| Program: || Haitian Citizens Police Academy/Haitian Roving Patrol, Delray Beach, FL |
| Contact(s): || Officer Skip Brown, Delray Beach Police Department: (561) 243-7873 |
| Purpose: || To open the lines of communication among ethnic groups, integrate Haitians into the community and to improve the quality of life for the entire community |
The unexpected migration of thousands of Haitian immigrants into the city of Delray Beach in the late 1980s and early 1990s created challenges for the community to overcome, including new language barriers and significant cultural differences. Rising victimization rates among the Haitian immigrants resulted in a profound distrust of authority among Haitians. Two programs arising out of these concerns, promoted by Delray Beach officials, community leaders and residents, were the Haitian Citizens Police Academy and the Haitian Roving Patrol. The Haitian Citizens Police Academy, begun in 1995, emphasized a positive citizen/police alliance built on a sense of trust, respect and partnership. Resulting from the immediate success of that program, the Haitian Roving Patrol was formed, allowing community residents a measure of control in policing their own neighborhoods.
The Haitian Citizens Policy Academy brought Haitian community activists and residents together in a 10-week program of instruction on local government and law enforcement issues. While schools were reaching the younger generation, this program created a way to reach their parents. Past experiences of corruption, brutality and distrust of authority prevented victims of violent crimes from coming forward. In response, the program provides informative instruction on police issues, code enforcement, city government and family services. The Haitian Roving Patrol puts pairs of uniformed, Creole-speaking volunteers in marked police vehicles to patrol targeted areas, increase the police presence and provide security to troubled neighborhoods. Trained in safety procedures and in identifying suspicious activity, the Roving Patrol volunteers are also used for special events and emergencies, and to help fight crime in other neighborhoods throughout the city. Roving Patrol volunteers use mobile phones and radios to report suspicious activity to the police department for response.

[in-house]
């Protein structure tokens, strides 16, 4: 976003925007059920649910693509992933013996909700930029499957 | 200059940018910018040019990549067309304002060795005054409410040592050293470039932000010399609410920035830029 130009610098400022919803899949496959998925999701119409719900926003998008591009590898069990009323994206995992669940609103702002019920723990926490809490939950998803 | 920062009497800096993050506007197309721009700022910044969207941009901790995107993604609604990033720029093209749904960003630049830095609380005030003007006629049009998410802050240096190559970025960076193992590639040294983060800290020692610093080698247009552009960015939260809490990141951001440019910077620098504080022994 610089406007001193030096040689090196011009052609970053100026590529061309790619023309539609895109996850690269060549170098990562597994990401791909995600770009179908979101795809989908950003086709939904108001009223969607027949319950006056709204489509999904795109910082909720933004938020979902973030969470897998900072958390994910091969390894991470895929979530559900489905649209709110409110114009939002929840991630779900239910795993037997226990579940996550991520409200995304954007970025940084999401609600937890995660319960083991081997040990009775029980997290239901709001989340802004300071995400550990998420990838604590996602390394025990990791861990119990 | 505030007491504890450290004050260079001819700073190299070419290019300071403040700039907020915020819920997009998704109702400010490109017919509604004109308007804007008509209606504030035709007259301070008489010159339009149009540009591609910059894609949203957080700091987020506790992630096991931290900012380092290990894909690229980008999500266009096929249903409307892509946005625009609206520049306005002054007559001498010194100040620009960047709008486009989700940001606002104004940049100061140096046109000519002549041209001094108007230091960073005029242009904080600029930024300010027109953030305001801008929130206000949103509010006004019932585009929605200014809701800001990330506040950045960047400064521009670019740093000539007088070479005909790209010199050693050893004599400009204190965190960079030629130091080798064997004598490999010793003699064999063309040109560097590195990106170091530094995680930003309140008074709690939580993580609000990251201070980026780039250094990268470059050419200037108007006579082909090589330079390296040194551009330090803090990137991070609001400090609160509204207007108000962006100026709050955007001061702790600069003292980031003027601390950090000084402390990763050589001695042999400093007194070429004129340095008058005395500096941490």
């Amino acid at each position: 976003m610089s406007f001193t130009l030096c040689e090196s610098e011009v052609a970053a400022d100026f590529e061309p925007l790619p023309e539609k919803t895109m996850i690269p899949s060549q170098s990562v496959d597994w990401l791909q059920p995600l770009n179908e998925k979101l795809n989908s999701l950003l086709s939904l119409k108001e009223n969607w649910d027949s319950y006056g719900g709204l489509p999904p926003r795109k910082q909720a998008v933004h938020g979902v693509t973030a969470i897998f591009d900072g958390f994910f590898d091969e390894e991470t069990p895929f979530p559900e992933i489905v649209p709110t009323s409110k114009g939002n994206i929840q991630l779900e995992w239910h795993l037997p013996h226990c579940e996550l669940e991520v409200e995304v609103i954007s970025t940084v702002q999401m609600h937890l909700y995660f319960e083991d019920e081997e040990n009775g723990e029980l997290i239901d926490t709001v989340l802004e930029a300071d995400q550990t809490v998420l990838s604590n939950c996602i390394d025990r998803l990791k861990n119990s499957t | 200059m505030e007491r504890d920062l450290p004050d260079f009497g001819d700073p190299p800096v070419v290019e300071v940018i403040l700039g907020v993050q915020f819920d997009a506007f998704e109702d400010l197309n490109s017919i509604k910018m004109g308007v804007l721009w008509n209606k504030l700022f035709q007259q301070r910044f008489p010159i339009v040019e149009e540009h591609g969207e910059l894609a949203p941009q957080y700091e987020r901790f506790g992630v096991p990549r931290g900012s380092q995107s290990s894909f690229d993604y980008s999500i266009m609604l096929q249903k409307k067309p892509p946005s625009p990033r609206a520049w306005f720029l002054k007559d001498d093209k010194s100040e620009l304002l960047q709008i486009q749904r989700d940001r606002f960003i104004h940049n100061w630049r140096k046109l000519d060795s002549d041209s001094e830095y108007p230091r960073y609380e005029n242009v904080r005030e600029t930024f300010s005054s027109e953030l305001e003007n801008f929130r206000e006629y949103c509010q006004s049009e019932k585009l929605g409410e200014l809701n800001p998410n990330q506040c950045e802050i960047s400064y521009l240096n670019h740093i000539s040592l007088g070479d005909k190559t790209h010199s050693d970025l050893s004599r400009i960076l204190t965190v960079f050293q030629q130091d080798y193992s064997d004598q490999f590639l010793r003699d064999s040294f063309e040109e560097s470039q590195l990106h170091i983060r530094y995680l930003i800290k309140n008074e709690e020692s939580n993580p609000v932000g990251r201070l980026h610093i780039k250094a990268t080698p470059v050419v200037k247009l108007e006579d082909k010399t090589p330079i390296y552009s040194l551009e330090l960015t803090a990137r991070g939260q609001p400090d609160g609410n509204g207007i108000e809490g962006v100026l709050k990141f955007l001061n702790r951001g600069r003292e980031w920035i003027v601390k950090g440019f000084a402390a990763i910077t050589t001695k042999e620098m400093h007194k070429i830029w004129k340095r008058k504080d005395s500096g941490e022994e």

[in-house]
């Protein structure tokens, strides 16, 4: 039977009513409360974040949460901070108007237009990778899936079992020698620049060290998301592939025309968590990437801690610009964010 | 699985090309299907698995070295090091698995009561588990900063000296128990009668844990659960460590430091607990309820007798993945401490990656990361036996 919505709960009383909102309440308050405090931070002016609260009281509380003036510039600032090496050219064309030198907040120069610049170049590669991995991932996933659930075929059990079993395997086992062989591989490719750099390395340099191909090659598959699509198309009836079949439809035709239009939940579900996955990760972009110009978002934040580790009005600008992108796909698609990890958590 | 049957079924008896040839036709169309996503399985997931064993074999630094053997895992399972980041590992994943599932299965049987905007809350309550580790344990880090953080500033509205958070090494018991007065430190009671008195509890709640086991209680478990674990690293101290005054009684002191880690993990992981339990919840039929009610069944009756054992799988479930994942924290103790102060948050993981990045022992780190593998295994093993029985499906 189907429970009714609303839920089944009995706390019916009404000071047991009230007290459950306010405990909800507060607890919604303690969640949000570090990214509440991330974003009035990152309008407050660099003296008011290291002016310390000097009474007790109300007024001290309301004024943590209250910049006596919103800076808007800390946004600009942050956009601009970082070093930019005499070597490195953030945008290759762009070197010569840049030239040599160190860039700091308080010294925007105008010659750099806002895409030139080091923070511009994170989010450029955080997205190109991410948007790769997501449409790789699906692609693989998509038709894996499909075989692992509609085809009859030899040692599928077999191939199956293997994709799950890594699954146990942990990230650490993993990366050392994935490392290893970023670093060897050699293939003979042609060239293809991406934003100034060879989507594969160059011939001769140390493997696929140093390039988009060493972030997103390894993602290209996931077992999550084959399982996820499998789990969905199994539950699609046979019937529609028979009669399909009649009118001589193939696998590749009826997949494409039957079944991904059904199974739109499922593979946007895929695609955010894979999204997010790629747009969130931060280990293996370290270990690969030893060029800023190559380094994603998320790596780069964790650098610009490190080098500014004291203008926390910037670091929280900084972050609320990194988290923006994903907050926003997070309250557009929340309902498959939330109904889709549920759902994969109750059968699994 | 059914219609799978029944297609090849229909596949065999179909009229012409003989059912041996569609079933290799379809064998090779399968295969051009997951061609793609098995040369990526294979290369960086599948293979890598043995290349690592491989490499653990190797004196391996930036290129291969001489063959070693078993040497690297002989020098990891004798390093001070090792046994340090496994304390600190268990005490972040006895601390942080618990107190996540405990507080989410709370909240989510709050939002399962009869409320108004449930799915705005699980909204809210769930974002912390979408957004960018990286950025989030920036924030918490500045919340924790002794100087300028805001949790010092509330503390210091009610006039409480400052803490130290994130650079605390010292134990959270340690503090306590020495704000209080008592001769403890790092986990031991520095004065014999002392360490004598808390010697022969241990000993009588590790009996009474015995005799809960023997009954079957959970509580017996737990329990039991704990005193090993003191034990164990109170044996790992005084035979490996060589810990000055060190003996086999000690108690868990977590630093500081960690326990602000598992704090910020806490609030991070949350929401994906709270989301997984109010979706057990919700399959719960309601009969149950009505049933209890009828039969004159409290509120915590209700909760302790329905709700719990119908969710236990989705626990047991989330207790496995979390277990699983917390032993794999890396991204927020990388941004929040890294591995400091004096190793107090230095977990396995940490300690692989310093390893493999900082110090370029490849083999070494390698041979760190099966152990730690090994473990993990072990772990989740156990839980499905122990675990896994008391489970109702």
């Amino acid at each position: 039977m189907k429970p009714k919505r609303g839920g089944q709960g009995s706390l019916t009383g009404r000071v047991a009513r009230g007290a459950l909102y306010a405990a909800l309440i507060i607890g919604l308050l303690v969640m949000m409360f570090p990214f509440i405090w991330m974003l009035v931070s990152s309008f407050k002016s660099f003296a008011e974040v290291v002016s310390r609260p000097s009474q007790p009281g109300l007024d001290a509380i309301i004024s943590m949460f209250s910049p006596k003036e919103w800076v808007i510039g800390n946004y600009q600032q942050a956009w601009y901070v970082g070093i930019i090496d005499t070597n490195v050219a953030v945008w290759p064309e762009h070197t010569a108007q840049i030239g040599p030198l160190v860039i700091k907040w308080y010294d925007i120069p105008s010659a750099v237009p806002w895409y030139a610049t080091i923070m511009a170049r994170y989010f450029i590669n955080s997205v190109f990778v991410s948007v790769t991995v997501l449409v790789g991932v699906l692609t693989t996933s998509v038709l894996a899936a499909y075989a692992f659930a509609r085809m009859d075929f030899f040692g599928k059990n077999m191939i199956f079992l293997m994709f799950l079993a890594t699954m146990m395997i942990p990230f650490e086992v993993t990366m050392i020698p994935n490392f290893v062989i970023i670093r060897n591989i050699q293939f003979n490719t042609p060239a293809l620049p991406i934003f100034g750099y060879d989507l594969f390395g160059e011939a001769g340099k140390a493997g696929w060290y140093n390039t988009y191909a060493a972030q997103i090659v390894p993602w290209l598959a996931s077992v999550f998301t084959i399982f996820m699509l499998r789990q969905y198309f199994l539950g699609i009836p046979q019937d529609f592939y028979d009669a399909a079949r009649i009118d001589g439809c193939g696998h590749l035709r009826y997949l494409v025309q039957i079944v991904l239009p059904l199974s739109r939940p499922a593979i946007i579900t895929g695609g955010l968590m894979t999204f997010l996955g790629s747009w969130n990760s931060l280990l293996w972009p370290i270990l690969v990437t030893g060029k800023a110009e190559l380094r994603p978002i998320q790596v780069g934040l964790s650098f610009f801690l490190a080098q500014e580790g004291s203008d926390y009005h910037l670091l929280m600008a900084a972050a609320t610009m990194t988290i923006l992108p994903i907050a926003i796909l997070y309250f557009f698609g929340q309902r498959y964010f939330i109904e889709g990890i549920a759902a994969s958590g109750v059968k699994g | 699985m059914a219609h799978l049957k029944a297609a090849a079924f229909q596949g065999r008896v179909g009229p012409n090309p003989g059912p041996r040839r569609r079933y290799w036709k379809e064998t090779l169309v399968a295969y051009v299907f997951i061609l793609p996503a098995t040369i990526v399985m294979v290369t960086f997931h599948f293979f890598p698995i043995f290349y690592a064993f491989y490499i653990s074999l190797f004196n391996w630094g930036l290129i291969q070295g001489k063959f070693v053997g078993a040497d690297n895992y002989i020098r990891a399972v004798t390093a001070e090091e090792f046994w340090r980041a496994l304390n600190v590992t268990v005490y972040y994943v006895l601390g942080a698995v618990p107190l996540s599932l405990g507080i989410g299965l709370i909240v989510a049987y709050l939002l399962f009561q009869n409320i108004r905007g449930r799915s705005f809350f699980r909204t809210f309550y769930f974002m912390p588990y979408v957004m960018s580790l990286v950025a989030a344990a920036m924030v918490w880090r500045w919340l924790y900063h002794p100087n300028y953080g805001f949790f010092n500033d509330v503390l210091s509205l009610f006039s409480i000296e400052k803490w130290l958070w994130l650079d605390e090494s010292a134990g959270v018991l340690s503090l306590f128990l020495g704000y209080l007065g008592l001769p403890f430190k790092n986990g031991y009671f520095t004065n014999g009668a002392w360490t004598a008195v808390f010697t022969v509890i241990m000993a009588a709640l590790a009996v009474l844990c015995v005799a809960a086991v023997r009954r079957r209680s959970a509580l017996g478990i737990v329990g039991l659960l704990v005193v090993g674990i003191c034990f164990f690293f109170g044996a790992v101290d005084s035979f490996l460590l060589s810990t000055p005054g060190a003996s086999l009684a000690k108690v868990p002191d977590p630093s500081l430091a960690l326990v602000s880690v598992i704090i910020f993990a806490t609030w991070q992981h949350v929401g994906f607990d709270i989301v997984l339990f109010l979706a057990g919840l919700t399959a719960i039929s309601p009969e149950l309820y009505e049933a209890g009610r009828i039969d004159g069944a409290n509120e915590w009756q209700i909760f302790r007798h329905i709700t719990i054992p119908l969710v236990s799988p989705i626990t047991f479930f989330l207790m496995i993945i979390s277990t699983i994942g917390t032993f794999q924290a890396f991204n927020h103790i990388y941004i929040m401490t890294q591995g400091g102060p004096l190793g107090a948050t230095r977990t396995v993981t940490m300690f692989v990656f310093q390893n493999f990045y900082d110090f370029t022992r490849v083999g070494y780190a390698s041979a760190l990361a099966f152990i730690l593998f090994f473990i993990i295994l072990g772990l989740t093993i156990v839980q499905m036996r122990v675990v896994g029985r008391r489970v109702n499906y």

Outcomes and Significant Accomplishments
In July 1998, the city completed its third Haitian Citizens Police Academy, graduating 45 Haitian community members, many of whom were initially reluctant to enter the police building based on their long-held fear of police. The first and second classes conducted by the Haitian Citizens Police Academy graduated 40 and 43 people, respectively. The Haitian Patrol members have forged a close working relationship with the police department, the crime rate in areas patrolled has decreased dramatically, and local residents have increased security.